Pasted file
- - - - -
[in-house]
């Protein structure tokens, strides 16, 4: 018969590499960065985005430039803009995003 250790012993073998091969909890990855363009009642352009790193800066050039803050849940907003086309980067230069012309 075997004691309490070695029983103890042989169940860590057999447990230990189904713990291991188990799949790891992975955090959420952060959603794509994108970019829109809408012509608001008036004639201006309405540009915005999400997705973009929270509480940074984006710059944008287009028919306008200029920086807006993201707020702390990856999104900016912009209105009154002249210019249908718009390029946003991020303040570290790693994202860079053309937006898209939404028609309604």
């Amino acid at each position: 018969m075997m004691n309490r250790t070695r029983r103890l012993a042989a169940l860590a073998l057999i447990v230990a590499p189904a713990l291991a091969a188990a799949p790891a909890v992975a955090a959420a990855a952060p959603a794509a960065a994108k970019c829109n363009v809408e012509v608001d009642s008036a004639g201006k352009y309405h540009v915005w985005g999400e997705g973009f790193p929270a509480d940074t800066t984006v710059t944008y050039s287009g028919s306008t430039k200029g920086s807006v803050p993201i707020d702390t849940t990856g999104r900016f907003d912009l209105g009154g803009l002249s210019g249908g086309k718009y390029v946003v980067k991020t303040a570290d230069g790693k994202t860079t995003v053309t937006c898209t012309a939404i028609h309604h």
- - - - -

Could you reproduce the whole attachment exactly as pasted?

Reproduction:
[in-house]
């Protein structure tokens, strides 16, 4: 018969590499960065985005430039803009995003 250790012993073998091969909890990855363009009642352009790193800066050039803050849940907003086309980067230069012309 075997004691309490070695029983103890042989169940860590057999447990230990189904713990291991188990799949790891992975955090959420952060959603794509994108970019829109809408012509608001008036004639201006309405540009915005999400997705973009929270509480940074984006710059944008287009028919306008200029920086807006993201707020702390990856999104900016912009209105009154002249210019249908718009390029946003991020303040570290790693994202860079053309937006898209939404028609309604």
């Amino acid at each position: 018969m075997m004691n309490r250790t070695r029983r103890l012993a042989a169940l860590a073998l057999i447990v230990a590499p189904a713990l291991a091969a188990a799949p790891a909890v992975a955090a959420a990855a952060p959603a794509a960065a994108k970019c829109n363009v809408e012509v608001d009642s008036a004639g201006k352009y309405h540009v915005w985005g999400e997705g973009f790193p929270a509480d940074t800066t984006v710059t944008y050039s287009g028919s306008t430039k200029g920086s807006v803050p993201i707020d702390t849940t990856g999104r900016f907003d912009l209105g009154g803009l002249s210019g249908g086309k718009y390029v946003v980067k991020t303040a570290d230069g790693k994202t860079t995003v053309t937006c898209t012309a939404i028609h309604h």